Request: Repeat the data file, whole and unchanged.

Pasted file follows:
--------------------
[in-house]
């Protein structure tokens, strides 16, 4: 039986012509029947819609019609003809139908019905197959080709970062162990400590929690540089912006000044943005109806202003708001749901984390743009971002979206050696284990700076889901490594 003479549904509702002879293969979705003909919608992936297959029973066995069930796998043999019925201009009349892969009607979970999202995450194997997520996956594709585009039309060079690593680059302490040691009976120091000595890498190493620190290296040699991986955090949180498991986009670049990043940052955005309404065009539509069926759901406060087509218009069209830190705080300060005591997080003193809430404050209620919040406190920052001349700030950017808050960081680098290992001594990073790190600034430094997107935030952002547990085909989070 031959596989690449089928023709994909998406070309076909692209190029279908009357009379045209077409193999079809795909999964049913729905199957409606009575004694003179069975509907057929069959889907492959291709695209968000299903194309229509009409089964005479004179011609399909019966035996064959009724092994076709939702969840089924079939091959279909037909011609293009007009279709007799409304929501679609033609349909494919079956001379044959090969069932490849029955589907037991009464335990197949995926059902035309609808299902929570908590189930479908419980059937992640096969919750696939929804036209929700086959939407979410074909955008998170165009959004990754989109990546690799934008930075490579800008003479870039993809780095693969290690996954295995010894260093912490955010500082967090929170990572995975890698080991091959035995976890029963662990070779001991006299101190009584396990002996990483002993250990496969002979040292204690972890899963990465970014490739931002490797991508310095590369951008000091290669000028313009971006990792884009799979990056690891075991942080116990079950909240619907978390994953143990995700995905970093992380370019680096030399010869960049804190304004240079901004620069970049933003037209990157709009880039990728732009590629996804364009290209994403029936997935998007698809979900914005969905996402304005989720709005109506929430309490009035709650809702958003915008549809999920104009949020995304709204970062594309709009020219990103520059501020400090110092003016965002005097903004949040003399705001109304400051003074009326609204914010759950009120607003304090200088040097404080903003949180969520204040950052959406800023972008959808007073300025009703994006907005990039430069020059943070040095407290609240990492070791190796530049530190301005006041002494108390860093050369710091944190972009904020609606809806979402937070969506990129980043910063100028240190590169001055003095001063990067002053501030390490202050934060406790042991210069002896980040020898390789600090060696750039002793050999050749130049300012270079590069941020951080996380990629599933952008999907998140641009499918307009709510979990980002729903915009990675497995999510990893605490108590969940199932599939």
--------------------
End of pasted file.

[in-house]
């Protein structure tokens, strides 16, 4: 039986012509029947819609019609003809139908019905197959080709970062162990400590929690540089912006000044943005109806202003708001749901984390743009971002979206050696284990700076889901490594 003479549904509702002879293969979705003909919608992936297959029973066995069930796998043999019925201009009349892969009607979970999202995450194997997520996956594709585009039309060079690593680059302490040691009976120091000595890498190493620190290296040699991986955090949180498991986009670049990043940052955005309404065009539509069926759901406060087509218009069209830190705080300060005591997080003193809430404050209620919040406190920052001349700030950017808050960081680098290992001594990073790190600034430094997107935030952002547990085909989070 031959596989690449089928023709994909998406070309076909692209190029279908009357009379045209077409193999079809795909999964049913729905199957409606009575004694003179069975509907057929069959889907492959291709695209968000299903194309229509009409089964005479004179011609399909019966035996064959009724092994076709939702969840089924079939091959279909037909011609293009007009279709007799409304929501679609033609349909494919079956001379044959090969069932490849029955589907037991009464335990197949995926059902035309609808299902929570908590189930479908419980059937992640096969919750696939929804036209929700086959939407979410074909955008998170165009959004990754989109990546690799934008930075490579800008003479870039993809780095693969290690996954295995010894260093912490955010500082967090929170990572995975890698080991091959035995976890029963662990070779001991006299101190009584396990002996990483002993250990496969002979040292204690972890899963990465970014490739931002490797991508310095590369951008000091290669000028313009971006990792884009799979990056690891075991942080116990079950909240619907978390994953143990995700995905970093992380370019680096030399010869960049804190304004240079901004620069970049933003037209990157709009880039990728732009590629996804364009290209994403029936997935998007698809979900914005969905996402304005989720709005109506929430309490009035709650809702958003915008549809999920104009949020995304709204970062594309709009020219990103520059501020400090110092003016965002005097903004949040003399705001109304400051003074009326609204914010759950009120607003304090200088040097404080903003949180969520204040950052959406800023972008959808007073300025009703994006907005990039430069020059943070040095407290609240990492070791190796530049530190301005006041002494108390860093050369710091944190972009904020609606809806979402937070969506990129980043910063100028240190590169001055003095001063990067002053501030390490202050934060406790042991210069002896980040020898390789600090060696750039002793050999050749130049300012270079590069941020951080996380990629599933952008999907998140641009499918307009709510979990980002729903915009990675497995999510990893605490108590969940199932599939």